Ancient Greek

Ancient Greek is nowhere near as commonly taught as Latin, so self-teaching could enter the picture for Ancient Greek. Fortunately this isn't a problem. On one hand (μεν), the most important texts are quite accessible. On the other hand (δε), there are lots of quality materials out there.

Blog posts here about Ancient Greek
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The alphabet
You're going to have to learn the alphabet at some point. The good news is that it is very much like the one you are reading right now, and you probably already know at least a few letters. I know you know π (pi). [Note: I'll link to a YouTube video for learning the alphabet once I make one.]

Beginner texts
I really like the JACT Reading Greek text. It delivers on two fronts. It gives you lots of Greek to read and does it as modified literature readings, which is why you want to learn Ancient Greek. Athenaze (American edition) is much like JACT but with a more cultural bent. I hear phenomenal things about the Italian edition of Athenaze, but I've never seen it to say. Ancient Greek Alive is good on the reading front, but the readings never quite get authentic culturally or literarily. Even so, it's got lots of reading, which is a big plus.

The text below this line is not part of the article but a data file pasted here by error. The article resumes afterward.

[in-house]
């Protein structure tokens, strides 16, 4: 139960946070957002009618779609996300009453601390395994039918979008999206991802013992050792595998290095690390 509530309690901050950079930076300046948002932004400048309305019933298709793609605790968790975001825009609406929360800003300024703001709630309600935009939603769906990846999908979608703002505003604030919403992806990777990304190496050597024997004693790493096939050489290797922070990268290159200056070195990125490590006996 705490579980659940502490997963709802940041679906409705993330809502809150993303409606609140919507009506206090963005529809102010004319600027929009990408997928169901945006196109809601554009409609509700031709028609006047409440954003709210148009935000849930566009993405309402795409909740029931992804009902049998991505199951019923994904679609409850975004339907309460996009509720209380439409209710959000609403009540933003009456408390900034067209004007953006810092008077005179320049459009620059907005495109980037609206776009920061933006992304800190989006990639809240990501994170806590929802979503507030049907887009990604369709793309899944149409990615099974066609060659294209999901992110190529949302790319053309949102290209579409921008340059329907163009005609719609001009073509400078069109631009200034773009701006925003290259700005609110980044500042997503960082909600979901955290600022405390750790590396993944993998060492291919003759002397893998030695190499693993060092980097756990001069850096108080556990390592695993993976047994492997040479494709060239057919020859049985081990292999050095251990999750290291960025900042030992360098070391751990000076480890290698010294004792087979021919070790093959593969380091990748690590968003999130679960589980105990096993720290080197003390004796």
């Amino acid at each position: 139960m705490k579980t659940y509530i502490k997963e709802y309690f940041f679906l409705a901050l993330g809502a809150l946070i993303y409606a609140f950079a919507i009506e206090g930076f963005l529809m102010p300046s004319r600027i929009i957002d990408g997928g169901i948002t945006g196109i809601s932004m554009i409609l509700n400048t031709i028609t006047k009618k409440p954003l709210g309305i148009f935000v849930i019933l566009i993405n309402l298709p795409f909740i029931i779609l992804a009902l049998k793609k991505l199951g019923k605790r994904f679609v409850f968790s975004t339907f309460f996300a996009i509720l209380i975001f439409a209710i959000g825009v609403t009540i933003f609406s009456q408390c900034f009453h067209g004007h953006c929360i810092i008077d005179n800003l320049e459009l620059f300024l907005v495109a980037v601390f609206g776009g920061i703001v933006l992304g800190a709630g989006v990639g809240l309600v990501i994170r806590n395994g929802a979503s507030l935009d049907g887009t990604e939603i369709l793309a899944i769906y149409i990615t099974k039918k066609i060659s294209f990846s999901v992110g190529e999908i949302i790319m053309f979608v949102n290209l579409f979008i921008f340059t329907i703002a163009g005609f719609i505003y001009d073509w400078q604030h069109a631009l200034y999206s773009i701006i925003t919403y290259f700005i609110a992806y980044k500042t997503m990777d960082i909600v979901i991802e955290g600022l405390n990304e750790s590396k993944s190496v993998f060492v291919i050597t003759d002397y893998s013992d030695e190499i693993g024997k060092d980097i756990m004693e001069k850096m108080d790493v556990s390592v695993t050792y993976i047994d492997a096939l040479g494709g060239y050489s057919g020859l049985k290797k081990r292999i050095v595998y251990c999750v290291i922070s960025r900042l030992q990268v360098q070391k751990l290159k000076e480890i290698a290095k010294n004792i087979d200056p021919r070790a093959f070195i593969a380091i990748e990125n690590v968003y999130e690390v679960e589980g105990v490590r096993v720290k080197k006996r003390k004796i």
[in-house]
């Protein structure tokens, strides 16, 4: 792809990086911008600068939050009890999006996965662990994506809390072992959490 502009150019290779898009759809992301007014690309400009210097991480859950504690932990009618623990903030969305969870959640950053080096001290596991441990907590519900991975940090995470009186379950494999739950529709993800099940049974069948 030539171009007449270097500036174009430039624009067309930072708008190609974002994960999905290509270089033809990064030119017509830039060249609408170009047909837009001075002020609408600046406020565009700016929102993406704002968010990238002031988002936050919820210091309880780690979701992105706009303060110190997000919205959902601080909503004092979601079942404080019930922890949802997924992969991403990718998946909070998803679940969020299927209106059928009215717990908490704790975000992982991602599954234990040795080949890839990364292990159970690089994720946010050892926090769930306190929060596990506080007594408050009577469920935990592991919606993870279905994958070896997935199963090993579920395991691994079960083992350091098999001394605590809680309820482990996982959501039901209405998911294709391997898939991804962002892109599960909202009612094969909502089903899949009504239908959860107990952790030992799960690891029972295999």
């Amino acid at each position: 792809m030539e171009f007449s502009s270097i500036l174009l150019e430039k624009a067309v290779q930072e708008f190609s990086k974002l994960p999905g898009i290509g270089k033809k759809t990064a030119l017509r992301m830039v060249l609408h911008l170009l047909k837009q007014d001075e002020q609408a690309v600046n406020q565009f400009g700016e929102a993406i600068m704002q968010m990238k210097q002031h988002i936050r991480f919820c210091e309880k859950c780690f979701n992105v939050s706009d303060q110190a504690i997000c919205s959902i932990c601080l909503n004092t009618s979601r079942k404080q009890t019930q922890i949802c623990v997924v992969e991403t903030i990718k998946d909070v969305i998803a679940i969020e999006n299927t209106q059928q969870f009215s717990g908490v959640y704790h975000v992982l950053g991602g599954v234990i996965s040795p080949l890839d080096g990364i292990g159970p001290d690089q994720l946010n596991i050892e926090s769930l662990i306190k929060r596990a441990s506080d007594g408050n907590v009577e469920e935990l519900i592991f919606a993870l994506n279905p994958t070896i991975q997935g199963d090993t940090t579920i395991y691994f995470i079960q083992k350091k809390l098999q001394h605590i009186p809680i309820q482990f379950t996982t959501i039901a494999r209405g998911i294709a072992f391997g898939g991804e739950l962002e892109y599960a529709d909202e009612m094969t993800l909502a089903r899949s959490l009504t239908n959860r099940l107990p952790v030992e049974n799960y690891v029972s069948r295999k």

Some people may prefer Koine (aka New Testament Greek) or Epic (aka Homeric Greek), and there are texts geared toward that too. I've not seen any Koine or Epic textbooks that give a lot of reading. And, in complete honesty, if you're going to go through the effort of learning Greek to read the New Testament, you might as well learn Attic Greek. You then can read the New Testament as well as other works—learning Koine will not necessarily equip you to read Plato. If Homer is your goal, go for it. It's easier to work forward from the beginning, if you're so inclined.

Moving on to intermediate
There has been a great number of intermediate readers published via on-demand printing over the last few years. They are an absolute godsend for people wanting to read real Greek. These new commentaries seem to focus on people who want to read the classics in the original language. The vocabulary and generous grammatical help is all on the same page as the text, so there is no need to buy dictionaries or consult outside websites.

Bolchazy-Carducci has also put out some wonderful tools too. They have published two transitional Greek readers. One is for Plato. The other is for Homer. I don't know what they cost, but if you like the LEGAMUS approach you'll like these readers too. They have also published Reading the Gospel of St. Mark, which I have reviewed on the blog.